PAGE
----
The US Senate has reportedly broken years of precendent and angered reporters and rights groups in the country by barring journalists in the Capitol Building from filming senators in the halls without express permission.
The director of the Senate Radio and Television Gallery told TV reporters on Tuesday that if they wanted to interview a senator in the hallways of the Capitol, they would have to first have permission from the committee's chief counsel and the permission of the senator themselves.
Many questioned whether the announcement was unconstitutional, with others simply saying it was a way for senators to dodge uncomfortable questions as they work on passing a landmark health care bill.
The notice came down from the Senate Rules Committee, with some reports suggesting that it was a unilateral decision from the committee's chairman, Richard Shelby, the Republican senior senator from Alabama.
Shelby rejected the reports in a statement, saying that "The Rules Committee has made no changes to the existing rules governing press coverage on the Senate side of the Capitol complex.
"The Committee has been working with the various galleries to ensure compliance with existing rules in an effort to help provide a safe environment for Members of Congress, the press corps, staff, and constituents as they travel from Senate offices to the Capitol. Once again, no additional restrictions have been put in place by the Rules Committee."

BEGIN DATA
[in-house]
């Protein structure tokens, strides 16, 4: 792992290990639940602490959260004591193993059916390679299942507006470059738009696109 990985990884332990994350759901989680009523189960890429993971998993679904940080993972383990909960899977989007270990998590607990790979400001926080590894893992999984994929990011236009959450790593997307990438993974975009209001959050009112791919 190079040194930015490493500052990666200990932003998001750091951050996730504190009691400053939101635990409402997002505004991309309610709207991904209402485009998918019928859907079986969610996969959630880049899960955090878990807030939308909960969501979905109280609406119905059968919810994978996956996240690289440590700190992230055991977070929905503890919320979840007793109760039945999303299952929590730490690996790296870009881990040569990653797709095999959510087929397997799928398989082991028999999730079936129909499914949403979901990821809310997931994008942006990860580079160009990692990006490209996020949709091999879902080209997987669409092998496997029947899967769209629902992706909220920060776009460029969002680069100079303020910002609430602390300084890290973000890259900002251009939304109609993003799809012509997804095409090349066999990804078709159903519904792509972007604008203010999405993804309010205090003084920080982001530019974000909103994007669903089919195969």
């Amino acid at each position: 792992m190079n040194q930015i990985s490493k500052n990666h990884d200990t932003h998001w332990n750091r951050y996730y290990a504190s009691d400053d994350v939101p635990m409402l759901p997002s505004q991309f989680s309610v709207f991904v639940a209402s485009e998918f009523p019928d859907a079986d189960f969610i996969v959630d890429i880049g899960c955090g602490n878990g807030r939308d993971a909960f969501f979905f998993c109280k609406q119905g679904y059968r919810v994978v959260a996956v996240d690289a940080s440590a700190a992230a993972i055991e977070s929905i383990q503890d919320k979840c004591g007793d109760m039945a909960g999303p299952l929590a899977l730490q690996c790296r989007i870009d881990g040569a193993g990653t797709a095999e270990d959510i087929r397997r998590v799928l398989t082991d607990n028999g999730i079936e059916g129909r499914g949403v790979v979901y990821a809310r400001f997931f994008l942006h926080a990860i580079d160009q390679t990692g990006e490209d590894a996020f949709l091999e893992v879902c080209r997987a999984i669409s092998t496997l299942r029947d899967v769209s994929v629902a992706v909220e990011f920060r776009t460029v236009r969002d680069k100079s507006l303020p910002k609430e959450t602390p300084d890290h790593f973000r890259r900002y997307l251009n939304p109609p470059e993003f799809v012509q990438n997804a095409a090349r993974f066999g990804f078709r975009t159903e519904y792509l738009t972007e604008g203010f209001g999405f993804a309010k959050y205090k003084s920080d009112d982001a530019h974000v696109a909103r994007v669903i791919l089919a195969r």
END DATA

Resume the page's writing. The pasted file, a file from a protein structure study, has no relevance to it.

Ranking member on the committee, Amy Klobuchar, a Democratic senator from Minnesota, responded on Twitter saying: "I call on the majority to allow reporting in the Capitol to proceed as usual."
She later posted that she had spoken with Senator Shelby: "He said he wouldn't move forward on change to press access without consulting me and we must hold him to it".
Klobuchar added, "This is no time for limiting press access in U.S. Senate. Russia hearings, Sessions testifying & (secret?) health care bill being drafted!" in reference to reports that Republican senators are keeping new health care legislation behind closed doors.
The American Civil Liberties Union attacked the restrictions, saying: "Preventing the press from informing the public about the workings of their own government goes against the core values of our democracy. For decades, the Capitol building has been open for recorded interviews, which provide a critical window into the legislative process.
"Closing the shutters now, while Congress is secretly considering a bill that would cause over 20 million people to lose health insurance, is utterly unreasonable and flies in the face of the First Amendment."